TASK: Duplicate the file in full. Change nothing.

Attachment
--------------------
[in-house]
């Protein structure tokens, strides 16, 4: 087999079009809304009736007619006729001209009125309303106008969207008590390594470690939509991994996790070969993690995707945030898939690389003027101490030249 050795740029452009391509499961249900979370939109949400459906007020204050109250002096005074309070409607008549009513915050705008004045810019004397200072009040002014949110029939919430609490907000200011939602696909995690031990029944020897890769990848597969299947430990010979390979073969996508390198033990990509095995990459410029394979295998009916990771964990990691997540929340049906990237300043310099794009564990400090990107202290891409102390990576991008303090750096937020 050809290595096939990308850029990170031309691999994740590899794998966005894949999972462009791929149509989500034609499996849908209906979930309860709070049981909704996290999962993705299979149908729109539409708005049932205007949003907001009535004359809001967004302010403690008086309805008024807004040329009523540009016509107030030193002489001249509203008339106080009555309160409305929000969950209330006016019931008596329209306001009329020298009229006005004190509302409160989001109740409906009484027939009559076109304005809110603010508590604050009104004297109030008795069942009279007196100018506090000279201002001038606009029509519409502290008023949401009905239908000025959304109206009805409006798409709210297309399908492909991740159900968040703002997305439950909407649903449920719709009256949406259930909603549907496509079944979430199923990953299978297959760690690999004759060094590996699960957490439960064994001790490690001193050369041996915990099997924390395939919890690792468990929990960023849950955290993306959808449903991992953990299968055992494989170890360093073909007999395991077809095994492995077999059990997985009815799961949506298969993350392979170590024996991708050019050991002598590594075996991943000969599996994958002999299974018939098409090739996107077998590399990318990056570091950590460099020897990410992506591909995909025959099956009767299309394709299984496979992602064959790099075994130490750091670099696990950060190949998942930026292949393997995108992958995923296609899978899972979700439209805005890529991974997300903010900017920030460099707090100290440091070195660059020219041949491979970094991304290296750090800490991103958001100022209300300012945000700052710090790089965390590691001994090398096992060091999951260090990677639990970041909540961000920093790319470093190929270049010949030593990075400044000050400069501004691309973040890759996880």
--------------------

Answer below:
[in-house]
């Protein structure tokens, strides 16, 4: 087999079009809304009736007619006729001209009125309303106008969207008590390594470690939509991994996790070969993690995707945030898939690389003027101490030249 050795740029452009391509499961249900979370939109949400459906007020204050109250002096005074309070409607008549009513915050705008004045810019004397200072009040002014949110029939919430609490907000200011939602696909995690031990029944020897890769990848597969299947430990010979390979073969996508390198033990990509095995990459410029394979295998009916990771964990990691997540929340049906990237300043310099794009564990400090990107202290891409102390990576991008303090750096937020 050809290595096939990308850029990170031309691999994740590899794998966005894949999972462009791929149509989500034609499996849908209906979930309860709070049981909704996290999962993705299979149908729109539409708005049932205007949003907001009535004359809001967004302010403690008086309805008024807004040329009523540009016509107030030193002489001249509203008339106080009555309160409305929000969950209330006016019931008596329209306001009329020298009229006005004190509302409160989001109740409906009484027939009559076109304005809110603010508590604050009104004297109030008795069942009279007196100018506090000279201002001038606009029509519409502290008023949401009905239908000025959304109206009805409006798409709210297309399908492909991740159900968040703002997305439950909407649903449920719709009256949406259930909603549907496509079944979430199923990953299978297959760690690999004759060094590996699960957490439960064994001790490690001193050369041996915990099997924390395939919890690792468990929990960023849950955290993306959808449903991992953990299968055992494989170890360093073909007999395991077809095994492995077999059990997985009815799961949506298969993350392979170590024996991708050019050991002598590594075996991943000969599996994958002999299974018939098409090739996107077998590399990318990056570091950590460099020897990410992506591909995909025959099956009767299309394709299984496979992602064959790099075994130490750091670099696990950060190949998942930026292949393997995108992958995923296609899978899972979700439209805005890529991974997300903010900017920030460099707090100290440091070195660059020219041949491979970094991304290296750090800490991103958001100022209300300012945000700052710090790089965390590691001994090398096992060091999951260090990677639990970041909540961000920093790319470093190929270049010949030593990075400044000050400069501004691309973040890759996880």